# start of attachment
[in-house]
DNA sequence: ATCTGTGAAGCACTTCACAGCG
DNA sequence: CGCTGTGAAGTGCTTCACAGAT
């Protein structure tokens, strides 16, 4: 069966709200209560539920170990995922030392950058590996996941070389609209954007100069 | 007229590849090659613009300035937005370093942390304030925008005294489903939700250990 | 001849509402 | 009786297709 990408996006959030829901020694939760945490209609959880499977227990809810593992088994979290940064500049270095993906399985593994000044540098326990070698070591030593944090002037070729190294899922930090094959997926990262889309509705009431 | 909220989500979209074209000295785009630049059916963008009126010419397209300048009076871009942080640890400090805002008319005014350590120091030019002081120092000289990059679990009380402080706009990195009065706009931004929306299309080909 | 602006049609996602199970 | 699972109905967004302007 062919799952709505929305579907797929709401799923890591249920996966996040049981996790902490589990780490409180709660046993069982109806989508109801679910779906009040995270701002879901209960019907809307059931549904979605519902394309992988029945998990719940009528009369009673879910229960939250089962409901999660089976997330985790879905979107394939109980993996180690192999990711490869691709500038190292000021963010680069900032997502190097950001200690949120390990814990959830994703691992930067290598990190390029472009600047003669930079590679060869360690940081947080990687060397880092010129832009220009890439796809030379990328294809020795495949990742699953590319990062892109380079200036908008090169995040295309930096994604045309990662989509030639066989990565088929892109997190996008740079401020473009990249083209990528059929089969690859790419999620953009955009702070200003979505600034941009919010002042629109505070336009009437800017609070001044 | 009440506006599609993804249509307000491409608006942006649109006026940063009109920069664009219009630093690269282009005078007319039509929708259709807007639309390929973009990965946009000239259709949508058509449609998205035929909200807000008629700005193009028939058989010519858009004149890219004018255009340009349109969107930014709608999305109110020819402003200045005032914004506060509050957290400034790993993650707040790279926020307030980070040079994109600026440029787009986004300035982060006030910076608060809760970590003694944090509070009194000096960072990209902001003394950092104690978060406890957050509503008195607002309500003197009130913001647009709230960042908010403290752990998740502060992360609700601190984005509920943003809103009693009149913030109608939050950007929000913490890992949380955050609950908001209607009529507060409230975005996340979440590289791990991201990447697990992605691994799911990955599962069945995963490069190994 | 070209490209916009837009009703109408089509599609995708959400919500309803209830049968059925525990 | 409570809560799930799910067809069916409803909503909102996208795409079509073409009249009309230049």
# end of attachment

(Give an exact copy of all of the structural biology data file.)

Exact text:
[in-house]
DNA sequence: ATCTGTGAAGCACTTCACAGCG
DNA sequence: CGCTGTGAAGTGCTTCACAGAT
């Protein structure tokens, strides 16, 4: 069966709200209560539920170990995922030392950058590996996941070389609209954007100069 | 007229590849090659613009300035937005370093942390304030925008005294489903939700250990 | 001849509402 | 009786297709 990408996006959030829901020694939760945490209609959880499977227990809810593992088994979290940064500049270095993906399985593994000044540098326990070698070591030593944090002037070729190294899922930090094959997926990262889309509705009431 | 909220989500979209074209000295785009630049059916963008009126010419397209300048009076871009942080640890400090805002008319005014350590120091030019002081120092000289990059679990009380402080706009990195009065706009931004929306299309080909 | 602006049609996602199970 | 699972109905967004302007 062919799952709505929305579907797929709401799923890591249920996966996040049981996790902490589990780490409180709660046993069982109806989508109801679910779906009040995270701002879901209960019907809307059931549904979605519902394309992988029945998990719940009528009369009673879910229960939250089962409901999660089976997330985790879905979107394939109980993996180690192999990711490869691709500038190292000021963010680069900032997502190097950001200690949120390990814990959830994703691992930067290598990190390029472009600047003669930079590679060869360690940081947080990687060397880092010129832009220009890439796809030379990328294809020795495949990742699953590319990062892109380079200036908008090169995040295309930096994604045309990662989509030639066989990565088929892109997190996008740079401020473009990249083209990528059929089969690859790419999620953009955009702070200003979505600034941009919010002042629109505070336009009437800017609070001044 | 009440506006599609993804249509307000491409608006942006649109006026940063009109920069664009219009630093690269282009005078007319039509929708259709807007639309390929973009990965946009000239259709949508058509449609998205035929909200807000008629700005193009028939058989010519858009004149890219004018255009340009349109969107930014709608999305109110020819402003200045005032914004506060509050957290400034790993993650707040790279926020307030980070040079994109600026440029787009986004300035982060006030910076608060809760970590003694944090509070009194000096960072990209902001003394950092104690978060406890957050509503008195607002309500003197009130913001647009709230960042908010403290752990998740502060992360609700601190984005509920943003809103009693009149913030109608939050950007929000913490890992949380955050609950908001209607009529507060409230975005996340979440590289791990991201990447697990992605691994799911990955599962069945995963490069190994 | 070209490209916009837009009703109408089509599609995708959400919500309803209830049968059925525990 | 409570809560799930799910067809069916409803909503909102996208795409079509073409009249009309230049």